A Run for the Canadian Border

By Marin Katusa, Chief Energy Strategist, Casey Research

The Gulf of Mexico disaster has changed U.S. priorities, costs, and energy supply sources for years to come. But the fact that the U.S. needs energy isn’t changing anytime soon, and as mass sources of green energy are still a while away, the most likely alternative might be the most surprising one.

With US$15 billion invested annually in offshore drilling in the United States, the disaster in the Gulf of Mexico means that this money is getting ready to migrate elsewhere. And it is the Athabasca oil sands of Alberta, Canada, that are number one on the list.

Given the amount of bad press the oil sands get, this could come as a shocker. But technological advances and improvements in recovery methods, as well as reduction of water usage and greenhouse gas emissions, have made oil sands a viable and popular option for the future of U.S. energy.

The numbers, too, are looking in their favor. Out of the 1.34 trillion barrels that is the world’s total proved oil reserves (2009), only about 20% (270 billion barrels) of this number is actually available to free-flowing capital investment – the vast majority is in the tight grip of various national oil companies.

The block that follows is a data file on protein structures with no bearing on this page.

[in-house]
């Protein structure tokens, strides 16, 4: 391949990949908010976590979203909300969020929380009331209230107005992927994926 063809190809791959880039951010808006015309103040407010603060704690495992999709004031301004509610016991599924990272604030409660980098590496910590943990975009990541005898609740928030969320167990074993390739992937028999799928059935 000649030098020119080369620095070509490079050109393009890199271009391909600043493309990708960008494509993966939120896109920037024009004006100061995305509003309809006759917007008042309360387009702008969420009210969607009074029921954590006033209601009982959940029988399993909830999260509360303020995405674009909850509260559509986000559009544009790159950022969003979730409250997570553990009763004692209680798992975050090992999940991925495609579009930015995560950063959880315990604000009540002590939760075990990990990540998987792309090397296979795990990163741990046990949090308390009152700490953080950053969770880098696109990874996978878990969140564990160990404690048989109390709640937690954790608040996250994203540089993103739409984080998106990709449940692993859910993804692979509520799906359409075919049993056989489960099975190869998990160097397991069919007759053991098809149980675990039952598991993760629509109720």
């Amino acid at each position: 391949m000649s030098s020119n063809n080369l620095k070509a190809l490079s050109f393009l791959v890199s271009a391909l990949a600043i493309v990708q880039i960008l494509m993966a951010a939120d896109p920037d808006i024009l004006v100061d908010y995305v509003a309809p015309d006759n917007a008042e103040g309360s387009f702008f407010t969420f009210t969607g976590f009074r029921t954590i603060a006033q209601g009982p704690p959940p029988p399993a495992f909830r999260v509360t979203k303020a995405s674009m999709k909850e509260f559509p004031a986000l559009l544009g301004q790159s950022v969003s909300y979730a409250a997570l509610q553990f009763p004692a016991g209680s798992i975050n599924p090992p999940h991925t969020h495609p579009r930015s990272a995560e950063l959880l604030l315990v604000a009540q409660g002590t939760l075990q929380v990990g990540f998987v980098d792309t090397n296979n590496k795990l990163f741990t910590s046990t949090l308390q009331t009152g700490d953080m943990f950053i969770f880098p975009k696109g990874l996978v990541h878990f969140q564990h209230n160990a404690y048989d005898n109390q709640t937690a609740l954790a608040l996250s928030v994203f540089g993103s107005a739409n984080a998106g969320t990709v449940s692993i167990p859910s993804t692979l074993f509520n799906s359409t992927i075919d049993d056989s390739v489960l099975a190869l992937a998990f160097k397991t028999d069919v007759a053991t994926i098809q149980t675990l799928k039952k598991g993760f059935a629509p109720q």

And a good chunk of these “free-market” barrels, about 178 billion, is sitting underneath the feet of Canadians, or as some call them, the Crazy Canucks. For a country that runs on oil, the United States couldn’t have been presented with a better lifesaver. Compared to alternatives such as Chavez’s Venezuela or the oil fields of the Middle East, reliable oil from politically stable and friendly Canada is by far the easier pill to swallow.

As it is, roughly one in every six barrels of oil consumed by a U.S. citizen today comes from the Canadian oil sands. The fact that infrastructure is already in place for oil sands development and oil already flows through pipelines between the two countries only sweetens the deal.